Listening to The Strokes today cast my mind back to one of my university projects. We had sub ten minute mini-docos to make. Our group went with my idea to look at online gaming and the rise of virtual communities. I remember so clearly believing that I wasn’t going in with an agenda, but with the benefit of retrospection it’s easy to see just how biased I was. I think the big pull to make the video in the first place was this short montage I’d envisioned in my brain based on The Strokes’ “The Modern Age”. I had a friend who played World of Warcraft. There’d be a side shot of him sitting down at his computer, a shot from behind as he switched on the screen. There’d be an overhead shot of the CD drive opening and his hand putting in the WoW CD, a shot of the screen opening the game then one from behind of him with the title menu. Then a couple of in-game action shots.

The funny part was how little of it came together. We couldn’t get the top down shot of the CD drive that I wanted, which was my favourite part of the montage. I think we did it at some dumb angle instead. Even sillier was that the game was loaded to his computer. He only needed the CD for installation. The camera also wasn’t configured to tape screens. It recorded those horizontal lines continually scrolling down the screen. Bullheaded, I wasn’t ready to give up on my vision. We made it work and I told myself I’d shot what I’d wanted to shoot.

Then came the bias. A couple of us in the group were gamers and we clearly had an agenda. At this point, online gaming still carried a bunch of stigma. We wanted to put forth that the interaction and camaraderie within online communities helped form meaningful friendships. That while most saw these games as antisocial loner behaviour, they were anything but. We interviewed two of my friends. Our central character played a ton. He had regularly scheduled raids and a bunch of friends in game. Our other character had stopped playing a while back. Thing was, once we’d done our interviews we discovered that the guy who’d quit actually had a much healthier outlook on the game. He’d gotten out because it stopped being fun. He found that a lot of his time involved logging in to mine gold. Not super interactive or exciting, but the economy was important to his ability to play. What was the point in playing a game he didn’t enjoy? He had more than enough other ways to kill time. Our central character, on the other hand, was addicted. He’d forgo other social engagements to log in and leave his character performing mundane activities. He admitted that he wasn’t enjoying the experience as much as he used to, but that he’d sunk so much time and money into it that he felt obligated to keep playing. This really didn’t gel with our hypothesis.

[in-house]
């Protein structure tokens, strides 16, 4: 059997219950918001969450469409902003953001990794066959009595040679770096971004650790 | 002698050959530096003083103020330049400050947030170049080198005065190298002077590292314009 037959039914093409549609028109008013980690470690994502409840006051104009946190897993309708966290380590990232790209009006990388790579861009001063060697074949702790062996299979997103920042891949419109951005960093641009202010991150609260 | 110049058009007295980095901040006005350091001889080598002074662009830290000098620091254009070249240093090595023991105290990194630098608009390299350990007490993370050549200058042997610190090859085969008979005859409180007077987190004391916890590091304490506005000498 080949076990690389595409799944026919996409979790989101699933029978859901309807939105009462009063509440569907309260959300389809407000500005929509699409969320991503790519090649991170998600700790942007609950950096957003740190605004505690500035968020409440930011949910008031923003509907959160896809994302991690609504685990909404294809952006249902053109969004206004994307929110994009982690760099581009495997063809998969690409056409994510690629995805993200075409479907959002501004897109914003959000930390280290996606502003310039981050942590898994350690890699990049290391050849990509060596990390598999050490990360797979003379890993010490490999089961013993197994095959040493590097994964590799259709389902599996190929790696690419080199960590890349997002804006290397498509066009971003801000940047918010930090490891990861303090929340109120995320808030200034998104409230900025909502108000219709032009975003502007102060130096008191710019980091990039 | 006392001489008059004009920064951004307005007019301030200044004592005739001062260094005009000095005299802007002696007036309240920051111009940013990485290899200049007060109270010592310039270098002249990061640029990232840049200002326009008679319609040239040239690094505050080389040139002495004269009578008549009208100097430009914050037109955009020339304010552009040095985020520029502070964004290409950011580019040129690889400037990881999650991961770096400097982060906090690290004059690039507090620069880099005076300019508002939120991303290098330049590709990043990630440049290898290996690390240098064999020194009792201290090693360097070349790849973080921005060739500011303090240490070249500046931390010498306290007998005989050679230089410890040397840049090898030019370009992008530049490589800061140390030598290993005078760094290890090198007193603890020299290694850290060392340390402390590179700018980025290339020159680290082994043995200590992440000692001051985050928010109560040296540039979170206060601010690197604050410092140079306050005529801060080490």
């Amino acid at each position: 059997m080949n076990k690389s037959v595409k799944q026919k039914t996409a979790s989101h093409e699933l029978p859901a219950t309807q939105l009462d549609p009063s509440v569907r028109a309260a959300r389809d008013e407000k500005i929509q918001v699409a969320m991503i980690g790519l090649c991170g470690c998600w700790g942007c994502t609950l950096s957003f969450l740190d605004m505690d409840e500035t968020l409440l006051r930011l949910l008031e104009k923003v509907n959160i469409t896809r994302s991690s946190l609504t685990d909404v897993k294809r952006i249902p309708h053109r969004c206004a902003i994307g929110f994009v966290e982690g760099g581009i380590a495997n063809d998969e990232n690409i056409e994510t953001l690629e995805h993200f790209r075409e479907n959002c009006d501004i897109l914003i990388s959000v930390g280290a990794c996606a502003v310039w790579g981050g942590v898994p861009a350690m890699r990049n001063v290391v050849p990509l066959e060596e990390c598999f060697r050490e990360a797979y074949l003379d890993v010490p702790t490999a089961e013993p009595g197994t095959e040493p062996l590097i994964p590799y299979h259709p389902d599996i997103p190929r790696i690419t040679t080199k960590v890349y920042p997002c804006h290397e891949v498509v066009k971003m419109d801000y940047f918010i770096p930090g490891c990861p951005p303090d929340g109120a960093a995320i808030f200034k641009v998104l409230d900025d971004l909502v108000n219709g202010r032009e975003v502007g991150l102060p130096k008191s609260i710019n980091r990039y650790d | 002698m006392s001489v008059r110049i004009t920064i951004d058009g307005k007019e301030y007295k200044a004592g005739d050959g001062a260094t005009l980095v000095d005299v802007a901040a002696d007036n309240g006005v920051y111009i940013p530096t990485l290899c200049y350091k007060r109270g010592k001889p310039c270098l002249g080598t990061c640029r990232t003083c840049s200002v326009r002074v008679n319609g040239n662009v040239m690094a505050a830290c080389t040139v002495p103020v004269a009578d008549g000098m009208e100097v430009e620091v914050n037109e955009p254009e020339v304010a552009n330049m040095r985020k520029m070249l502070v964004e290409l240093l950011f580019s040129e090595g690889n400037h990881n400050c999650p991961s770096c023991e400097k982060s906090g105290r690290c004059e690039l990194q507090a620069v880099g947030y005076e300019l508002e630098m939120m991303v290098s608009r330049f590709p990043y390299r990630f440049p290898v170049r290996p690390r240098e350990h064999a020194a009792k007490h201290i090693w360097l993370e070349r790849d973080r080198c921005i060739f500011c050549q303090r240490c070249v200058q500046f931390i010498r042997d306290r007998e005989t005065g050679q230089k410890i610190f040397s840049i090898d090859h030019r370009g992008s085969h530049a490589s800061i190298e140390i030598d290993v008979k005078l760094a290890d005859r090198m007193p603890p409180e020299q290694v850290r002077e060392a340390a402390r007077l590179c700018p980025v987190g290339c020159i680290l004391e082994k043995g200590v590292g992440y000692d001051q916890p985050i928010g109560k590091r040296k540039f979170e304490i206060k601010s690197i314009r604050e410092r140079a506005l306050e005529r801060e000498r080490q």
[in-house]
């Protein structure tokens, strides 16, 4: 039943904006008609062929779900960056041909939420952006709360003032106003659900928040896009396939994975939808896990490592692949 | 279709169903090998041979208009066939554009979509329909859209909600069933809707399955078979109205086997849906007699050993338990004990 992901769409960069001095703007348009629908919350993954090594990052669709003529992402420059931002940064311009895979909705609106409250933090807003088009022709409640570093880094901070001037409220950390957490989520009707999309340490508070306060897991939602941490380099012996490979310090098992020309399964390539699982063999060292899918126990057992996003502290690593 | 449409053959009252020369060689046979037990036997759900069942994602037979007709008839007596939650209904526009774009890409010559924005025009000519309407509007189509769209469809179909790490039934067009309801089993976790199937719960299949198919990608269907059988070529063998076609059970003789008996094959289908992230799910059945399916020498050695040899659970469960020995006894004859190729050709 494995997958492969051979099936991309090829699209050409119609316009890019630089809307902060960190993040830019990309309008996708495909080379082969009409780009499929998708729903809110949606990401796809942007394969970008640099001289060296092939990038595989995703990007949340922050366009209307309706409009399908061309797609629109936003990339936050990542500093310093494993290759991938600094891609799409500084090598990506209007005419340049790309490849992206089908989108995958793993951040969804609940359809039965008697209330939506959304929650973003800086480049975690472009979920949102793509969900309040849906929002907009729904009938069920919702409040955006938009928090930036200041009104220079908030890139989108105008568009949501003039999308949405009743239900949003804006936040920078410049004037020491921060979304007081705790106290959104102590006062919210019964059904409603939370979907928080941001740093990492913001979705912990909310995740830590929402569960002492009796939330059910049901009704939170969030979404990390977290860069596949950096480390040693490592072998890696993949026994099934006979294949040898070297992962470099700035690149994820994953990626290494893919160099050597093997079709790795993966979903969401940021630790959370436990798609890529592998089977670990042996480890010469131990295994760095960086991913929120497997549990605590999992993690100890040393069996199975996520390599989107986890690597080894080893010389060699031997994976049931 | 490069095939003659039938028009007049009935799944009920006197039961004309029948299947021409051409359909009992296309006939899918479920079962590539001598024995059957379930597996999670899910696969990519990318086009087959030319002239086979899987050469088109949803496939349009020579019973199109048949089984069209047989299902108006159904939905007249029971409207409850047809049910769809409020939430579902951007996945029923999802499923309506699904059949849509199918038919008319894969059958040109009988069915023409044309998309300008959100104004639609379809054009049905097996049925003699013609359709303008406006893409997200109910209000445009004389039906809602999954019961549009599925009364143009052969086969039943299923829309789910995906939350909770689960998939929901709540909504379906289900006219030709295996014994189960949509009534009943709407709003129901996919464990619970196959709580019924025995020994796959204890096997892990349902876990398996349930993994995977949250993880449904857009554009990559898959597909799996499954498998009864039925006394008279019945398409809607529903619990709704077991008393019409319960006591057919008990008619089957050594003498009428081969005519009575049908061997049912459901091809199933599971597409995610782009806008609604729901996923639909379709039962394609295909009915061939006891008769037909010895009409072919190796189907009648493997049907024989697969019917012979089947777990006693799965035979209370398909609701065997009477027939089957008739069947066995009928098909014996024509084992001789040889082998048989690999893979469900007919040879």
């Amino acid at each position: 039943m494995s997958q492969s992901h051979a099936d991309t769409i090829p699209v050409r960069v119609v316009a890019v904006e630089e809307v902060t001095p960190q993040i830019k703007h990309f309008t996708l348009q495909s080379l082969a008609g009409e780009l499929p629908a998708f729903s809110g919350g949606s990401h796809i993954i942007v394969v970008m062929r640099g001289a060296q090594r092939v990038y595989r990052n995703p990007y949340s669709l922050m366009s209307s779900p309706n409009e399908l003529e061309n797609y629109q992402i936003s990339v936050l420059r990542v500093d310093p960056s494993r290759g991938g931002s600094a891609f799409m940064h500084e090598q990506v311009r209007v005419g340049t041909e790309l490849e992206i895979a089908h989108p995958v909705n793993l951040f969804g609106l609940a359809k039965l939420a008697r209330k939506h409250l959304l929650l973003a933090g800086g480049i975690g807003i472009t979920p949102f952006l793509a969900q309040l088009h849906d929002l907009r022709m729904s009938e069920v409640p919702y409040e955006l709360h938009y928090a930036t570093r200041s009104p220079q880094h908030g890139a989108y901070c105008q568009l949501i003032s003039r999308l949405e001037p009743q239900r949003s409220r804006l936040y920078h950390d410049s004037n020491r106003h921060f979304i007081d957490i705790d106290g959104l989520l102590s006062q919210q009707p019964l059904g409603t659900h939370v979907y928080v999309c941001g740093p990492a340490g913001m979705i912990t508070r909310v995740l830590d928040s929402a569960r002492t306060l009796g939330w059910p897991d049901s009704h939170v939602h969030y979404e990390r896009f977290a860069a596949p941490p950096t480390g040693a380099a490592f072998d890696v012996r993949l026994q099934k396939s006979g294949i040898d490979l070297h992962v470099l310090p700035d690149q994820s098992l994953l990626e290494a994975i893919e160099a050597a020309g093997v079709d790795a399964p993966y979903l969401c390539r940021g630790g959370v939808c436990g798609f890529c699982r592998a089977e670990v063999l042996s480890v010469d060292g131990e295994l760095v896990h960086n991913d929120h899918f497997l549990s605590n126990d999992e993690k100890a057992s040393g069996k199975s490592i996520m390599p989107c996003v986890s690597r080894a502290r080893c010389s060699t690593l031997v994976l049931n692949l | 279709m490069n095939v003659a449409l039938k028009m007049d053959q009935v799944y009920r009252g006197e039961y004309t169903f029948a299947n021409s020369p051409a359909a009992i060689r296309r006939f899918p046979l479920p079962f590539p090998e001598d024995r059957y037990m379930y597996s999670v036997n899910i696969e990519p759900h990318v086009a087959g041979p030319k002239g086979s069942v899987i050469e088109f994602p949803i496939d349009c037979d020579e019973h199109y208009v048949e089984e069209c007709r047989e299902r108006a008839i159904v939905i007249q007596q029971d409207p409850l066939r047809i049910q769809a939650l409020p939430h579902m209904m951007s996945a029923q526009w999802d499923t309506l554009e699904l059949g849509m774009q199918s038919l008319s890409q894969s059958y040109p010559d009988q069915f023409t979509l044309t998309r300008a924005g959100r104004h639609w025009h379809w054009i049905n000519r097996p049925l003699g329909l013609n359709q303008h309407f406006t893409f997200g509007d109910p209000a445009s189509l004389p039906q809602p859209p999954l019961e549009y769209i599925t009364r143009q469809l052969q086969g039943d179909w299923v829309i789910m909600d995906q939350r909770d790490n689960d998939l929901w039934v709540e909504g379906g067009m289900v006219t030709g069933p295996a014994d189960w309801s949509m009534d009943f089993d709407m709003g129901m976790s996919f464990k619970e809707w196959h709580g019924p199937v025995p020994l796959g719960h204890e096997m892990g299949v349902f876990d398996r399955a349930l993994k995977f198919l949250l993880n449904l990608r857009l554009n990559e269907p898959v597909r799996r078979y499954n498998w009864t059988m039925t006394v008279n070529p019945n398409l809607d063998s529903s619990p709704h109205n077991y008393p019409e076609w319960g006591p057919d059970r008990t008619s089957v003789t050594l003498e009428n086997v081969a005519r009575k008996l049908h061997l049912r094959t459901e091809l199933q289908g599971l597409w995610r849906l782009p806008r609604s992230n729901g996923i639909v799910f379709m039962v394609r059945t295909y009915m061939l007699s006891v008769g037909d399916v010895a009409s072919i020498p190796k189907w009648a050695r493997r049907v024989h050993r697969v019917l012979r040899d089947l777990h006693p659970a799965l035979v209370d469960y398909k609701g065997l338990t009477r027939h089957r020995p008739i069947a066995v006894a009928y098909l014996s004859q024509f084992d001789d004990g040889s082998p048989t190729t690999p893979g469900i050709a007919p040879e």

So we took creative license and selectively edited the footage to make it look like the roles were reversed. We “proved” our theory by creating our own truth and in doing so, learned the most important lesson of all: You’re not wrong if it looks like you’re right.

Putting the trade into trading places.

I don’t truly know how it is to live as a woman. Chances are I never will. I’ve had a life laden with privilege, wearing the assumed status and ease of being a white male at all times. I don’t know what it is to be constantly belittled and undermined on the basis of my gender. I don’t deal with a stream of microaggressions on a daily basis. While I’m sympathetic to the struggles inherent to being female in a patriarchal society, it’d be a stretch of arrogance to claim empathy with any veracity. I can listen android recognise, but implicit understanding will likely remain beyond my reach.

The other day in improv class we were working on character. To come to terms with what it was to quickly assume a new personally, we tried a monologue exercise intended to push us beyond our comfort levels and into the mindset of someone so foreign to our own. At the offset it sounded simple. We’d stand before the rest of the class. Collectively they’d build out our character: What we did, our age, gender, the status we gave ourselves, the status others gave to us and lastly, the environment in which we were. We’d answer questions from the crowd in front of us in character. Sounded challenging, but fun. The classmates who went first did a great job of fully realising their characters. Two guys, one inhabited the persona of a 60 year old naturopath presenting at a conference. He responded to questions so quickly an self-assuredly you would’ve assumed he did it for a living. Another guy played a gender-queer substitute French teacher with total aplomb. Incorporating accurate French and non-binary terms with his explanations to the class. They both made it look effortless, a wonder with such a challenging assignment.